Fears that telecom upstart Reliance Jio suffered a major data breach, compromising the personal data of over 100 million customers, have prompted calls for the country to adopt more robust laws to protect consumers. Jio has repeatedly denied any breach took place and said that names, telephone numbers and email addresses of Jio users on a website called “Magicapk” appeared to be “unauthentic.” The website was later shut down.
The company, part of conglomerate Reliance Industries Ltd , said on Monday that its subscriber data was safe and protected by the highest levels of security. However, Jio filed a complaint the same day alleging unlawful access to its systems, police have told Reuters. Jio did not respond to requests for comment.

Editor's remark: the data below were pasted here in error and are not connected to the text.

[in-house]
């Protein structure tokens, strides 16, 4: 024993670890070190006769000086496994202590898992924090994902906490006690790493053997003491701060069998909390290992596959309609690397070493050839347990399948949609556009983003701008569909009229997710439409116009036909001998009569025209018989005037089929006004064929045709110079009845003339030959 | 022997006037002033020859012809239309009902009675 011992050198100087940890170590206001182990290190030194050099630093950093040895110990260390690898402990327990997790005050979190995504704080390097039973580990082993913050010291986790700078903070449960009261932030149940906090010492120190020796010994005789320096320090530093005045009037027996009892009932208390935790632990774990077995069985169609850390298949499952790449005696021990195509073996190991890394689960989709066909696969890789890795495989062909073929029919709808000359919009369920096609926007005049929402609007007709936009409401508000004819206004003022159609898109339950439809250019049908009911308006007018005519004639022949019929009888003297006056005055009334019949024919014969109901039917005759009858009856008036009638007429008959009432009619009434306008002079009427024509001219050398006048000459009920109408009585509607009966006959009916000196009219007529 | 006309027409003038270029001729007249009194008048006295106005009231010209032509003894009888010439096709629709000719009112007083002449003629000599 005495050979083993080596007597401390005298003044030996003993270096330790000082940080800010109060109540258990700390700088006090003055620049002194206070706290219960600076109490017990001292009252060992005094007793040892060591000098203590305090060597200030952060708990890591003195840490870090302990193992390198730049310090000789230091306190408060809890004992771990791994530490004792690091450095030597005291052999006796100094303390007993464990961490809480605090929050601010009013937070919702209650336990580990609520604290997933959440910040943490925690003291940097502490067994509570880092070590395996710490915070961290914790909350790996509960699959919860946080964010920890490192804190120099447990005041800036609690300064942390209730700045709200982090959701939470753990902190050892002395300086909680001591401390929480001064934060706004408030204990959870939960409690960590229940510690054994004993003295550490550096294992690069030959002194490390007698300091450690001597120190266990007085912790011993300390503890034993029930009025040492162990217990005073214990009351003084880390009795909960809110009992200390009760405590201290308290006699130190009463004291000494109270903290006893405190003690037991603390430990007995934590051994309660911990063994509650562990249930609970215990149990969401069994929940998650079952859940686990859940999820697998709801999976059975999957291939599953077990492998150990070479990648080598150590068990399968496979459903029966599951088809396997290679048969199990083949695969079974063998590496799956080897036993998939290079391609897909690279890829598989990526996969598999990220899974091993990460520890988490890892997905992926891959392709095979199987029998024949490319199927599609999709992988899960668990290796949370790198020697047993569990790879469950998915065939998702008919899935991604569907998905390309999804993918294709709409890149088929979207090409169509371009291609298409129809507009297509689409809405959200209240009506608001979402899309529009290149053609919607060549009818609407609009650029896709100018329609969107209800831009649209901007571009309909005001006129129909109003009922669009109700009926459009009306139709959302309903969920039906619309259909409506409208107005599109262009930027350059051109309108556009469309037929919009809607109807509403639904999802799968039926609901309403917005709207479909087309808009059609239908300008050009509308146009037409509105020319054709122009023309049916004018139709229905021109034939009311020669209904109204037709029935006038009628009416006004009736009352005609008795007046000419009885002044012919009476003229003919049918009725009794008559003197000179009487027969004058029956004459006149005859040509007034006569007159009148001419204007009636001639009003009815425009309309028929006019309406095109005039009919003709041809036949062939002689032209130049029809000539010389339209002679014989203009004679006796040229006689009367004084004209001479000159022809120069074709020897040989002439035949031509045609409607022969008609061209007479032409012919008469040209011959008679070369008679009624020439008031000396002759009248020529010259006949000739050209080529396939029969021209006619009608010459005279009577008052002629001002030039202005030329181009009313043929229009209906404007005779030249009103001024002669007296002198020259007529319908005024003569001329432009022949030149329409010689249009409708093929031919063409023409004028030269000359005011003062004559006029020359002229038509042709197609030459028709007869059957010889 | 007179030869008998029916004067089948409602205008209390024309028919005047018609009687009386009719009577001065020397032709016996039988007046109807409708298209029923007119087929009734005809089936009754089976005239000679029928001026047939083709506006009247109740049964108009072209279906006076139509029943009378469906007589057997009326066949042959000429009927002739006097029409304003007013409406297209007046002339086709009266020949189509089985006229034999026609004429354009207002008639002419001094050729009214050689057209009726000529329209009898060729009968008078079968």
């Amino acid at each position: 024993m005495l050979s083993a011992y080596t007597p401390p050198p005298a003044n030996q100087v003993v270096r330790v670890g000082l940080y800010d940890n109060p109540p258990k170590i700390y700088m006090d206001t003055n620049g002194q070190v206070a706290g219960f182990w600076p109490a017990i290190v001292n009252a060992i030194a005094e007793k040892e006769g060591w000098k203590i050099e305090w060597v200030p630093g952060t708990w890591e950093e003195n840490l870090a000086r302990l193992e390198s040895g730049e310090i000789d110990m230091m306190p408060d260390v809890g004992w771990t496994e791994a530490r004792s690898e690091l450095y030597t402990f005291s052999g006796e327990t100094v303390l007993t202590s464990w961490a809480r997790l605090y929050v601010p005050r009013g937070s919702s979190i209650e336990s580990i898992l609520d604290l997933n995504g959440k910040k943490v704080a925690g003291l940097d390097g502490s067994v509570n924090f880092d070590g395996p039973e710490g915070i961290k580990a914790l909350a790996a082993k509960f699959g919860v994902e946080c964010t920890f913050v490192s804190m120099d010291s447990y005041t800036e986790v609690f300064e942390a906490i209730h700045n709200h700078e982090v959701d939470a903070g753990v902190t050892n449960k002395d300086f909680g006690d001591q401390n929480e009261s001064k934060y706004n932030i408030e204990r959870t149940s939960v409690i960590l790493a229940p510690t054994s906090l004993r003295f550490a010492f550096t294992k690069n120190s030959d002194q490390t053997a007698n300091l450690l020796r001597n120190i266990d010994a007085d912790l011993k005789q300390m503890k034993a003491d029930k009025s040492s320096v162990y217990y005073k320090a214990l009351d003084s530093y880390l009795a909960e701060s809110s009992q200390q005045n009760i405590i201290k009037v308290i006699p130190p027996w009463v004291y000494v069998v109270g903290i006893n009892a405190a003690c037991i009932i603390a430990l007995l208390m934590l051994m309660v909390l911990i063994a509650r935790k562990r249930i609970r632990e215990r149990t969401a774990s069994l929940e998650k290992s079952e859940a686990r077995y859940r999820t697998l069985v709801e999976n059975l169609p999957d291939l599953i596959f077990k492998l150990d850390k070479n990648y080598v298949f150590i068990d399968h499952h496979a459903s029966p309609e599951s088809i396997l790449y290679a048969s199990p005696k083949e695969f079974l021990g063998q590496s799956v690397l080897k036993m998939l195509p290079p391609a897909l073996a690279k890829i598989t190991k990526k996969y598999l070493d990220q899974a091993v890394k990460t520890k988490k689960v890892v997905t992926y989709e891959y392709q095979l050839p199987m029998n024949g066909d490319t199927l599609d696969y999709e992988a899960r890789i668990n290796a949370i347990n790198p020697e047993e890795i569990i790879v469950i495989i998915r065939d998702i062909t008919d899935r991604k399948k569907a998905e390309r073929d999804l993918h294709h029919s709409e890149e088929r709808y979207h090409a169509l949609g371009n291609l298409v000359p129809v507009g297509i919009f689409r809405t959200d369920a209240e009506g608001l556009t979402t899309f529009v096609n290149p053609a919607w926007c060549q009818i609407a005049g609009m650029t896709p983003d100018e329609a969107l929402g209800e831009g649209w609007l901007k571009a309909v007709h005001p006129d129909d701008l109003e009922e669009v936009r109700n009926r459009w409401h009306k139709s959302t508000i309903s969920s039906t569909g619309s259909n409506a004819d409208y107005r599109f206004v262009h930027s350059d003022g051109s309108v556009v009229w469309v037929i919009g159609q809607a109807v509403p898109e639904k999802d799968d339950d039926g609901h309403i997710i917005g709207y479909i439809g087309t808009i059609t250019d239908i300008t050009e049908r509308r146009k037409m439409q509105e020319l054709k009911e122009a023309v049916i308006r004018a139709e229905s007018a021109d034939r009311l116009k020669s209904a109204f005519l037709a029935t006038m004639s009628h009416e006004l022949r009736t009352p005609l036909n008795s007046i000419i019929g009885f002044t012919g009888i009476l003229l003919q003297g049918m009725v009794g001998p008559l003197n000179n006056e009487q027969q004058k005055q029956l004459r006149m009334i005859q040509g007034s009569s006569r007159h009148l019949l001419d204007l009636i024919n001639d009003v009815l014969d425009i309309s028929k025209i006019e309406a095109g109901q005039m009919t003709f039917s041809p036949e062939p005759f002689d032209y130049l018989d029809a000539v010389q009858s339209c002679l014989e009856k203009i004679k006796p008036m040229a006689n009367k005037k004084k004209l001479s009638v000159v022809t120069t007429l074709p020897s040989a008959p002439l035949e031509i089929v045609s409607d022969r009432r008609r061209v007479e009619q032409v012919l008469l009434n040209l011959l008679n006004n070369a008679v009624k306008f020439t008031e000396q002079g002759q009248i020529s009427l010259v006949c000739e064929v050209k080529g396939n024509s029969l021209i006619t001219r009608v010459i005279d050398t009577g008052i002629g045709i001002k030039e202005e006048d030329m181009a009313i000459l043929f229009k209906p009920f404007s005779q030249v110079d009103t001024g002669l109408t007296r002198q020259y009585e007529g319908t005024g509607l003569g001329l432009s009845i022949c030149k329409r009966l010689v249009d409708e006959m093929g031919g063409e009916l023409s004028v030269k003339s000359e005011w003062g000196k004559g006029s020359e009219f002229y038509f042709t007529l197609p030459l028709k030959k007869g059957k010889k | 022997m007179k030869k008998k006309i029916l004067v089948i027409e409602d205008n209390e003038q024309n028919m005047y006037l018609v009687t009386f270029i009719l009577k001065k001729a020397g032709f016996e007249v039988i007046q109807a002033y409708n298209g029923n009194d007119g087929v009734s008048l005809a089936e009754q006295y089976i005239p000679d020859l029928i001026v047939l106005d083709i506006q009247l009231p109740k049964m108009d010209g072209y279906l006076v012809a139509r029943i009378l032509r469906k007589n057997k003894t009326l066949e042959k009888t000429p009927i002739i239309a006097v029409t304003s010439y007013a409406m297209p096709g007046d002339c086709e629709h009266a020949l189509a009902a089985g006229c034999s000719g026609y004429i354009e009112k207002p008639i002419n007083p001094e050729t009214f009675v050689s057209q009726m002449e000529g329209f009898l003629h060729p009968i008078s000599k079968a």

In contrast to companies in the European Union, which has stringent data protection standards, companies in India do not have to disclose data breaches to clients, information security professionals said. “It raises questions of security and accountability,” said Pranesh Prakash, policy director at the Centre for Internet and Society (CIS), a research organisation. People complained on Twitter about personal information of Jio users being available on the Magicapk site. Several local news outlets said their checks had led them to believe a leak had occurred.
“A rule to report breaches exists, but it is unenforceable,” says Prakash. “It says you’re not liable if you’re following reasonable security practices. What ‘reasonable’ means is not defined.” Advocates of stronger laws in India say a data breach in countries with more stringent cyber…